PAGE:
This is rather desperate gaslighting coming from Georgia’s top election official. Echoing Mitch McConnell telling us to not believe our lying eyes — “States are not engaged in trying to suppress voters whatsoever” — Raffensperger claimed last week that “Democrats and national media outlets asserting that Georgia’s election reform will ‘restrict access’ to voting are just partisan talking points, not facts,” adding that “the cries of ‘voter suppression’ from those on the left ring hollow.”

This is provably false. While S.B. 202 ostensibly expands in-person voting hours, Georgians working outside their home precincts used to be able to vote where they were, not just where they lived. Now, even that’s prohibited until the arbitrary time of 5:00 pm, depriving many voters stuck far from home of the choice of casting a provisional ballot. Those who are stuck in this predicament — perhaps because they work nights or simply don’t have the time to stand in those long Georgia voting lines — will now have to sign an affidavit attesting to why they couldn’t get home in time.

Hopefully, these voters will have hydrated and had a big lunch. Unless there’s a self-serve station available, there is that prohibition on receiving food or water from kind neighbors willing to ensure they don’t collapse.

That provision is particularly cruel — and surely good enough reason for Biden himself to forcefully condemn the law as “un-American” and an “atrocity,” as he did Friday. He added, “If you want any indication that it has nothing to do with decency, they passed a law saying you can’t provide water for people standing in line while they’re waiting to vote. You don’t need anything else to know that this is nothing but punitive, designed to keep people from voting.”

Nsé Ufot, the CEO of the New Georgia Project Action Fund, condemned both the law and the cowardice that marked its enactment. “Republican lawmakers pushed this bill through behind closed doors and amidst a cloud of secrecy,” Ufot said in a statement, “introducing a surprise 94-page addition to the bill without sharing a word with the community. This is not how democracy works. Lawmakers are elected to represent us, yet they are doing everything they can to take away our votes without our consent.”

So why is blocking access to the ballot violent? It’s important to note that S.B. 202 seeks to prevent black voters, in particular, from defending themselves against both insufficient and malevolent governance. The whole thing reeks of revenge for the massive black turnout for Biden last fall, especially in states like Georgia — and experts see S.B. 202 as having a discriminatory effect on those voters. The law shortens the period for Georgia’s runoff elections from nine weeks to four weeks, an unsubtle retort after two losses in runoffs cost Republicans the Senate. It adds unnecessary voter-ID requirements to verify ballots, a step meant to solve a problem that doesn’t exist. Black voters were much more likely to vote by mail during last November’s pandemic-afflicted election, and this bill adds onerous voter-ID requirements for submitting absentee ballots. But even the newly restrictive access to drop boxes, mandating that they be inside early-voting locations, defeats the point of not having to go to early-voting locations — and potentially endangers voters during health crises like we’re experiencing now.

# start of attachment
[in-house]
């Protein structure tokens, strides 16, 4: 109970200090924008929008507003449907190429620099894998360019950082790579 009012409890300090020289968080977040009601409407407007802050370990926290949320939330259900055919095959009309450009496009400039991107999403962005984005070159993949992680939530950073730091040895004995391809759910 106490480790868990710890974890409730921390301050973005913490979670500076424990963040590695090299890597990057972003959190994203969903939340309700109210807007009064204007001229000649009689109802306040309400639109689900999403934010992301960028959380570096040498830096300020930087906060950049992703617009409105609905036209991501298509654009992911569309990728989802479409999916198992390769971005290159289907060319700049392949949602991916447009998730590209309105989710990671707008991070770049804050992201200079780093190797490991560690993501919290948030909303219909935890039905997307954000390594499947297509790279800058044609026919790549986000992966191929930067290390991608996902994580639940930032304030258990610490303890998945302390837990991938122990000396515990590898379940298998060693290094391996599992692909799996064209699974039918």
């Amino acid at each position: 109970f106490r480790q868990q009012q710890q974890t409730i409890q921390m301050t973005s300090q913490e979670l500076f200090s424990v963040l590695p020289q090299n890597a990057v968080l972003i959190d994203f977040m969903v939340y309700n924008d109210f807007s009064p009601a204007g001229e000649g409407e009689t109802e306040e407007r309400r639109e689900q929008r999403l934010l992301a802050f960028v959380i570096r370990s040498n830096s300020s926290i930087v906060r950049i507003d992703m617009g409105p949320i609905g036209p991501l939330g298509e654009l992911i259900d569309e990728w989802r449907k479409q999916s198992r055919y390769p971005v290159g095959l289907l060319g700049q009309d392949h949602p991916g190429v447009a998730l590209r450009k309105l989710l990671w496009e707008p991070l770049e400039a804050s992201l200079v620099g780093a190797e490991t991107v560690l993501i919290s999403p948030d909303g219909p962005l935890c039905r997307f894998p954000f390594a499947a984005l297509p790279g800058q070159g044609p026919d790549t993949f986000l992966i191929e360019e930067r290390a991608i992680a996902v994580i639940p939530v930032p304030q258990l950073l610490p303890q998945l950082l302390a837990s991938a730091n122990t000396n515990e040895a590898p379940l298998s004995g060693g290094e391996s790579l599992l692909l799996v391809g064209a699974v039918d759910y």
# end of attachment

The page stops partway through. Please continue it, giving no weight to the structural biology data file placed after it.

Since we’ve just endured the Trump presidency, consider his purposeful mishandling of a pandemic that disproportionately targeted black, Latina, and poor people. (And following the longstanding pattern of white-supremacist violence, we weren’t the only casualties.) Trump belittling protective measures, such as masks, and failing to create a plan to end the crisis cost hundreds of thousands of lives — and that’s according to former White House coronavirus response coordinator Deborah Birx, who told CNN that all deaths over the first 100,000 in the United States “could have been mitigated or decreased substantially.” If the willful failure to prevent deaths isn’t considered to be violent, what is?

Is there any doubt that electing the wrong officials can have as lethal an effect as them poisoning water with lead, or doing nothing as madmen shoot up our supermarkets? Even detached from the murderous Jim Crow violence and poll taxes that sought to keep black voters away from the polls, it is clear that disenfranchisement is violence, and is often lethally so.

The American public at large should consider abominations like S.B. 202 beyond weighing their moral crimes and unconstitutionality. These are potentially lethal actions. Desperate to hold onto power, Republicans have busied themselves since the election trying to manifest Trump’s delusions about voter fraud into policy. In Georgia at least, it appears they have succeeded. Even after getting stomped in a presidential election and losing control of the Senate, Republicans refuse to see their loss in Georgia and other key states as teaching moments. Instead, the empire is striking back, attempting to land a killing stroke upon both democracy and the heads of those who just want to vote.